Canada’s main stock index completed its first losing week in five after falling from a record high as investors remained cautious about trade risks and pot stocks gave up some of their gains from earlier this week. U.S. markets ended higher.
The S&P/TSX composite index closed down 44.35 points at 16,954.84. The health-care sector was largely responsible for the TSX staying in the red, as cannabis shares retreated on profit-taking after three days of gains. Canopy Growth lost 9.4 per cent, after global alcohol giant Constellation Brands Inc. said it did not plan to make any more cash contributions to the Canadian cannabis firm.
The Canadian dollar traded for 75.26 cents US compared with an average of 75.27 cents US on Thursday.
The January crude contract was down 81 cents at US$57.77 per barrel and the January natural gas contract was up 8.8 cents US$2.71 per mmBTU.
The December gold contract was unchanged at US$1,463.60 an ounce and the December copper contract was up 2.45 cents at US$2.65 a pound.
Wall Street advanced on Friday as both Washington and Beijing made positive comments on the potential for a trade deal between the world’s two biggest economies and upbeat domestic economic data helped to ease investor worries.
U.S. President Donald Trump told Fox News a trade deal was “potentially very close” following remarks by President Xi Jinping that Beijing wanted to work out an initial agreement.
In New York, the Dow Jones industrial average was up 109.33 points at 27,875.62. The S&P 500 index was up 6.75 points at 3,110.29, while the Nasdaq composite was up 13.67 points at 8,519.88.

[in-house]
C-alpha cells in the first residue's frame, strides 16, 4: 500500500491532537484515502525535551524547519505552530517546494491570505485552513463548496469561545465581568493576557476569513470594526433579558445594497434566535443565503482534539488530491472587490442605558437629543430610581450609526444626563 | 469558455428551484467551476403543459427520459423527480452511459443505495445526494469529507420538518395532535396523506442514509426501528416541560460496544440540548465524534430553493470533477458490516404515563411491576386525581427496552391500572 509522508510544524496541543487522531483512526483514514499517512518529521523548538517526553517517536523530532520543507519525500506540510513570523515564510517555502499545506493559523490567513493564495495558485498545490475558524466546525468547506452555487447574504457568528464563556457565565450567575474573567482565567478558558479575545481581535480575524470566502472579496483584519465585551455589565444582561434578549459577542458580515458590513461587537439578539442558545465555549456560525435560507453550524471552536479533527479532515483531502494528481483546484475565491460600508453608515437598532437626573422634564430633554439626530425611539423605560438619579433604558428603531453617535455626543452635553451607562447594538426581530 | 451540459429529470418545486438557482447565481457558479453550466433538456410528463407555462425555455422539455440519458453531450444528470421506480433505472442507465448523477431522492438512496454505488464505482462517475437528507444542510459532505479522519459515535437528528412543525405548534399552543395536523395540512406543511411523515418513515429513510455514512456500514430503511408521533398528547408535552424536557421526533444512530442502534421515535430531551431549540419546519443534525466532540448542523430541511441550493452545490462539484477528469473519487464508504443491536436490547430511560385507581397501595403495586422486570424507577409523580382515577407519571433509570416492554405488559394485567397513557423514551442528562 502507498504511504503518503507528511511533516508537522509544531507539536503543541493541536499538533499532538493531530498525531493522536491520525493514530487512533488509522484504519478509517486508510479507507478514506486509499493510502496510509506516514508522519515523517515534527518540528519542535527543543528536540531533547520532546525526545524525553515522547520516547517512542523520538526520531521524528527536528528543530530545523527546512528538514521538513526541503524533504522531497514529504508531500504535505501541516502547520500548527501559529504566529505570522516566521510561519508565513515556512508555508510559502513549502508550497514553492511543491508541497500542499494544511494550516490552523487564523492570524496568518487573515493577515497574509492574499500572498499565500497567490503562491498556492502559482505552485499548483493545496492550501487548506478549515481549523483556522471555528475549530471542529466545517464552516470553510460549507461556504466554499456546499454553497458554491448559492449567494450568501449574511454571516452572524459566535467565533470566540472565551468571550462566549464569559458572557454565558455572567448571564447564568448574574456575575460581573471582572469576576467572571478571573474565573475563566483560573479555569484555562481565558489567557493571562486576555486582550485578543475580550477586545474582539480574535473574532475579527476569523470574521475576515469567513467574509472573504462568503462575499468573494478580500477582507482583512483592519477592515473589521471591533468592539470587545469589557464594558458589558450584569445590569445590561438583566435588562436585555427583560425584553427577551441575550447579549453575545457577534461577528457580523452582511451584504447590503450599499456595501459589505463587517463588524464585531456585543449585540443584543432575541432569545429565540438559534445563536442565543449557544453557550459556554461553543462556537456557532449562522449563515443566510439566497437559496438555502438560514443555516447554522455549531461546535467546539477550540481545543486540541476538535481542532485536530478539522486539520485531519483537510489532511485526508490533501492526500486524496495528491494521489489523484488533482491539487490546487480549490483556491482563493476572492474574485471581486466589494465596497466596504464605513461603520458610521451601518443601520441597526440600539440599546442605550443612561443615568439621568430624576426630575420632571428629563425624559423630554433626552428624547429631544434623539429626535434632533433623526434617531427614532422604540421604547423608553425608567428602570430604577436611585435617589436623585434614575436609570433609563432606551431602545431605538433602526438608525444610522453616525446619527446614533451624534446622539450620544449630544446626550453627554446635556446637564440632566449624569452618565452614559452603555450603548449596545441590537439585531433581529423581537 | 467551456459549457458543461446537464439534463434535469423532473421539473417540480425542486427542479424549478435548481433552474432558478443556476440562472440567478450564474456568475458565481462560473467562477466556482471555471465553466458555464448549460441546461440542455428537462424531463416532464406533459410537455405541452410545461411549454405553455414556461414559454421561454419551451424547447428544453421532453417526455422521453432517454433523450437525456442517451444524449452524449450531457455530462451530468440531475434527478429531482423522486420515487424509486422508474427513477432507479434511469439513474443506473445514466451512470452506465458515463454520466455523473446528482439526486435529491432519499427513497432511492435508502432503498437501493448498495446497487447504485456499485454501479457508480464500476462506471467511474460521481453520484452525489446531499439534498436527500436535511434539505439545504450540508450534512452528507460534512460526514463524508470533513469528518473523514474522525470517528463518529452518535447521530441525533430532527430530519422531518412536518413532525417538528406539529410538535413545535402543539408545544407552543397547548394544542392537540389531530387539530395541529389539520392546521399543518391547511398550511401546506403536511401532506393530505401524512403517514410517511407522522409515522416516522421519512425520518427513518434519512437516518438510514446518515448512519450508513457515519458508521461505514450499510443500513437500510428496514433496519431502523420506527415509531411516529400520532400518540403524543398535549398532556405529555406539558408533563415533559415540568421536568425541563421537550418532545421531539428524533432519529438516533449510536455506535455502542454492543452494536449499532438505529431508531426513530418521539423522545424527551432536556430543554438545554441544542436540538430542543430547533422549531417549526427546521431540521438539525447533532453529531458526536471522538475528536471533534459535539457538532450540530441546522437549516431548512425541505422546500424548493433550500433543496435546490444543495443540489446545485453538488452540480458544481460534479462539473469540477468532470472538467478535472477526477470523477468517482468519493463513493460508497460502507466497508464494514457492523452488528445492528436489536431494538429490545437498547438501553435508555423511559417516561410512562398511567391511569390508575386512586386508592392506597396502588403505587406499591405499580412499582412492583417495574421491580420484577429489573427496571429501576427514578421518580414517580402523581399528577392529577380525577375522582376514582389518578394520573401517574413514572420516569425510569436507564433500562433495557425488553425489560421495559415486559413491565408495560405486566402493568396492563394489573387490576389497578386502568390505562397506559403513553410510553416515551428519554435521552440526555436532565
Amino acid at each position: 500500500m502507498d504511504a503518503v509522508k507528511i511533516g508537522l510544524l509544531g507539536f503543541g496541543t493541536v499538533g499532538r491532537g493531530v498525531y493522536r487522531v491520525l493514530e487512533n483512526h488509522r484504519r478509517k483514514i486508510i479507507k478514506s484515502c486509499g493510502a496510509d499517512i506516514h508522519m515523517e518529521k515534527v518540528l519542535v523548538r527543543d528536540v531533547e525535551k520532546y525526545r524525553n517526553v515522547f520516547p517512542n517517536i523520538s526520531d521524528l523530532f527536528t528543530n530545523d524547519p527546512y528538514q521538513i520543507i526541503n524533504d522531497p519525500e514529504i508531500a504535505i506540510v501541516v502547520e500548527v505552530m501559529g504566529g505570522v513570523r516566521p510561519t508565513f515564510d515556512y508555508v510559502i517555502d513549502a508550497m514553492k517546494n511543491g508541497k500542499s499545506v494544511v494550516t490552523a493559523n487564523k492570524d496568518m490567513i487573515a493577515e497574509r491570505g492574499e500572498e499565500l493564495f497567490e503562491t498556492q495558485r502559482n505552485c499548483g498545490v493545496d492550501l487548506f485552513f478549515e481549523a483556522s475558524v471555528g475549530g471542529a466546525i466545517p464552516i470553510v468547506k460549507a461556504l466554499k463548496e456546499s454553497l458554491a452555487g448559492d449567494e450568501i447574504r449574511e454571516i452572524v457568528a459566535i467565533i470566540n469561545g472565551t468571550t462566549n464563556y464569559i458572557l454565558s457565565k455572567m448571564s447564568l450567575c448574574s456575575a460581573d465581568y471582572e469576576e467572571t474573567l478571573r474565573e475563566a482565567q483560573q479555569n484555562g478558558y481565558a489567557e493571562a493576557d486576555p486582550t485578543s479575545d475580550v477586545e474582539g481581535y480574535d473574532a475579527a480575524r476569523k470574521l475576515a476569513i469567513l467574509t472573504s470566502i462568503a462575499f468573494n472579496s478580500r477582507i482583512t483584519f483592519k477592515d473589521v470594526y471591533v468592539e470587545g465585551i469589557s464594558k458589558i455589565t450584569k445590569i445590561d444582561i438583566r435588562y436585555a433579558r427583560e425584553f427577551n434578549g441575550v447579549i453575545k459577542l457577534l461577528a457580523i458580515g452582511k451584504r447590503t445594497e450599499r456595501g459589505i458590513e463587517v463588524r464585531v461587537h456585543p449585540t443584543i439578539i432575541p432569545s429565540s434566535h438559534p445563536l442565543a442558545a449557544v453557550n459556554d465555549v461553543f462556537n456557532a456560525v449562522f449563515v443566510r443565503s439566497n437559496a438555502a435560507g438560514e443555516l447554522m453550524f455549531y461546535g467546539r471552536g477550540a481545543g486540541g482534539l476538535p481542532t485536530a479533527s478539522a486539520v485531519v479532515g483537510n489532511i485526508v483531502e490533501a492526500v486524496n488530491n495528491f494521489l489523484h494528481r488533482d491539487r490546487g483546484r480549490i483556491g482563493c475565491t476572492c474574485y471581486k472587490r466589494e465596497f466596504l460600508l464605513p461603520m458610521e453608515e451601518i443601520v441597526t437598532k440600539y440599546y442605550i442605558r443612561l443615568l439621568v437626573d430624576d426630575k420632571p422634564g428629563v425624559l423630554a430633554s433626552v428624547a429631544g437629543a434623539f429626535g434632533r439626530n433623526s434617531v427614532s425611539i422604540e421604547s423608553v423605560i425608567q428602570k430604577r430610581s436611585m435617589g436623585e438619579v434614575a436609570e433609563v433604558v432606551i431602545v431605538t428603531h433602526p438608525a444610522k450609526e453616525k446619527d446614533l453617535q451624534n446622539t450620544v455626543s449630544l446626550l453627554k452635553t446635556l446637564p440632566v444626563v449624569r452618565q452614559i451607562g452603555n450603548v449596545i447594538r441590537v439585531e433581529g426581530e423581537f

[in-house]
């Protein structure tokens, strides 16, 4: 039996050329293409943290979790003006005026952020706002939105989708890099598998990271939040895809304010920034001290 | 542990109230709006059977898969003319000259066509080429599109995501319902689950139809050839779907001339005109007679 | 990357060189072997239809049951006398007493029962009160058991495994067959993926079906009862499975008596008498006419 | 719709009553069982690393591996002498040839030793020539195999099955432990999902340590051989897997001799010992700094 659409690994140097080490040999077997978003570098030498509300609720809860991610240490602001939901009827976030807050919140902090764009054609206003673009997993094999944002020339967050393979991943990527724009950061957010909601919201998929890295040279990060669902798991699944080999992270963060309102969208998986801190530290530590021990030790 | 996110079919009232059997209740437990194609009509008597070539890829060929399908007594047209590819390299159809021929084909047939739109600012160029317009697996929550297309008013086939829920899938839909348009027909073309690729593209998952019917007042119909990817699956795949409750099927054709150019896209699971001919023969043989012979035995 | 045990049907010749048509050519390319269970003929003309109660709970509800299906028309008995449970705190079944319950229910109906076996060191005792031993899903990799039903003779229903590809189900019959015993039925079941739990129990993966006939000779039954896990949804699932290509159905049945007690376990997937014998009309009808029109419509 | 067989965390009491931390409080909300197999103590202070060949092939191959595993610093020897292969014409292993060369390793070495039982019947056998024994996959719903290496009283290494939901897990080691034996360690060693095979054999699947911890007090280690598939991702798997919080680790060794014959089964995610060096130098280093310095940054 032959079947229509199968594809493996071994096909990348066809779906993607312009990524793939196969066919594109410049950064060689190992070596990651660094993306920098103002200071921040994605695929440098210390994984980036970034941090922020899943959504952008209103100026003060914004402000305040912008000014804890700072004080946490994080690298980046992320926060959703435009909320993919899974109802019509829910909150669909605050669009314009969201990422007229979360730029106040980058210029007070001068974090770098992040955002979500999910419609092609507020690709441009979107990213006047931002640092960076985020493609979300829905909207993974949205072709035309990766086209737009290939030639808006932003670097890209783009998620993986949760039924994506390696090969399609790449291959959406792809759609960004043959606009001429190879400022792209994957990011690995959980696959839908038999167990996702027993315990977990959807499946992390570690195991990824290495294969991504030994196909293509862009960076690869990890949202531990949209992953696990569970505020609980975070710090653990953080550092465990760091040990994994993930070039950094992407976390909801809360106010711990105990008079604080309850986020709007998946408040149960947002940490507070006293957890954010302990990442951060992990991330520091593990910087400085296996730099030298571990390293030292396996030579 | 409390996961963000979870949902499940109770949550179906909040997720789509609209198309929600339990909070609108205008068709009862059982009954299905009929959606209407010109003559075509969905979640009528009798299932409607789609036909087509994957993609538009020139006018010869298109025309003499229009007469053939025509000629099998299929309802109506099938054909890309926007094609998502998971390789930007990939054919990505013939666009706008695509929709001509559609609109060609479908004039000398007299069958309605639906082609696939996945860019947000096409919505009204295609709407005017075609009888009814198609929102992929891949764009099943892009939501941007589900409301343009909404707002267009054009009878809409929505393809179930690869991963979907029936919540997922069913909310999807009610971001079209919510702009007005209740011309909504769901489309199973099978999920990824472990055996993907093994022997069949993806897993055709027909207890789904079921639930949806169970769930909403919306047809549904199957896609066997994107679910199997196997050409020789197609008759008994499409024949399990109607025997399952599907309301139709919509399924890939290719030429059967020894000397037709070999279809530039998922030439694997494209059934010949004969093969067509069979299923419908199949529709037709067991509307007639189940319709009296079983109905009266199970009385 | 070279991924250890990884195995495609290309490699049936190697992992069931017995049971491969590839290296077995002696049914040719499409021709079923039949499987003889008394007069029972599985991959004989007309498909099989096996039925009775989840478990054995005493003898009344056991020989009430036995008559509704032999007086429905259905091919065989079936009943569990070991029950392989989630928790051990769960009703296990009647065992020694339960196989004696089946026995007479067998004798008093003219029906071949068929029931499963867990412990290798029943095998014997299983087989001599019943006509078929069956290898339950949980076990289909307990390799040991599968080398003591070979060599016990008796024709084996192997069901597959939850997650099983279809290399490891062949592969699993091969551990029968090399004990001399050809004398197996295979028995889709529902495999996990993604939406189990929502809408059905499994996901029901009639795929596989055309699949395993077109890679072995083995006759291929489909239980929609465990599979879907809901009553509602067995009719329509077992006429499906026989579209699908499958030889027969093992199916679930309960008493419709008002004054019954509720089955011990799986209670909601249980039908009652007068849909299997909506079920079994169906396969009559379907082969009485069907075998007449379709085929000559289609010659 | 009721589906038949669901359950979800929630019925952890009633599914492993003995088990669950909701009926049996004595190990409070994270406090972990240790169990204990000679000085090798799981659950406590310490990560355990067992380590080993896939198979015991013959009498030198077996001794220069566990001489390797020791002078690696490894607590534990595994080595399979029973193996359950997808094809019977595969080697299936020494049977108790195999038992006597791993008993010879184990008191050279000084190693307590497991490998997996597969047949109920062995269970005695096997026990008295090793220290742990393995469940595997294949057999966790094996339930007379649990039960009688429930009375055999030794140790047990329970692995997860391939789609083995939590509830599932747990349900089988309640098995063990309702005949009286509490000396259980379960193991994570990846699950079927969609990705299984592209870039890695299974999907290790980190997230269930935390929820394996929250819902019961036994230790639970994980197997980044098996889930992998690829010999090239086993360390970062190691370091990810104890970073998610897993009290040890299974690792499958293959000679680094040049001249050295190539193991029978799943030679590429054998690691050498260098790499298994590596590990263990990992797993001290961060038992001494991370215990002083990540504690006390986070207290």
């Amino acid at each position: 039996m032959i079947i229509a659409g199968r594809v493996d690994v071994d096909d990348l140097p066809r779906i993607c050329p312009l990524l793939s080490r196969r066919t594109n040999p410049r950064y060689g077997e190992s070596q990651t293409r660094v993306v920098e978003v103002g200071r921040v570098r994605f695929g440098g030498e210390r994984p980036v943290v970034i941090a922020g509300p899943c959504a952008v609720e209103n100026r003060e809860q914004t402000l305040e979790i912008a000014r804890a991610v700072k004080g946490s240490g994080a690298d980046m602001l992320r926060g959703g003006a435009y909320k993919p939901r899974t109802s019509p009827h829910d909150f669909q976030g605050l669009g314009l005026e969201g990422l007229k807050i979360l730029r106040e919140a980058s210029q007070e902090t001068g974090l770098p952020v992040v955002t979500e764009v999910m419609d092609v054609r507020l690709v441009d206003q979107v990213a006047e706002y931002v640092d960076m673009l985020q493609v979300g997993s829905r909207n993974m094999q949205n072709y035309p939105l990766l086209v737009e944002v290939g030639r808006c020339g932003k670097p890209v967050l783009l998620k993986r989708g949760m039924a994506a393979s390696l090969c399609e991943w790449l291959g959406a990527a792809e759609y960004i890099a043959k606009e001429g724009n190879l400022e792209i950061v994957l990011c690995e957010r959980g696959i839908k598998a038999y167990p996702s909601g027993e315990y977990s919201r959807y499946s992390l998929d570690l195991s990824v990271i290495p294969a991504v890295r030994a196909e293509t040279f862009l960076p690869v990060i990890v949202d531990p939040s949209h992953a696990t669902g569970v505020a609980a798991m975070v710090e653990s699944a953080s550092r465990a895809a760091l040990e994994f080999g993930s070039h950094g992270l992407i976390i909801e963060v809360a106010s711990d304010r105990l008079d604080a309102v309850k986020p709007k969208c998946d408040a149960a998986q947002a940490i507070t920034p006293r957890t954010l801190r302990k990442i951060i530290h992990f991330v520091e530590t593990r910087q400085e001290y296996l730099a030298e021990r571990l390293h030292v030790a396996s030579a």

The S&P 500 and the Dow showed their biggest daily gains in a lacklustre week marked by uncertainty, with a report suggesting the delay of a trade truce to 2020 and U.S. lawmakers passing two bills supporting protesters in Hong Kong, which could complicate U.S.-China talks.
Strategists said it helped that Trump was vague on Friday about whether he would sign or veto the bills.
Mark Luschini, chief investment strategist at Janney Montgomery Scott in Philadelphia, attributed Friday’s gains to strong U.S. manufacturing data as well as the improving mood on trade. He said investors were cautious about the apparent trade progress, however.
“President Trump saying it’s close is news we’ve heard before. How close is close? Close but not quite or close but I could change my mind?” he said. “That’s what’s keeping the market on its heels at the moment, keeping the move a little bit more timid.”
Manufacturing output accelerated in November to its fastest pace in seven months and services activity picked up more than expected.
Reuters, with files from The Globe and Mail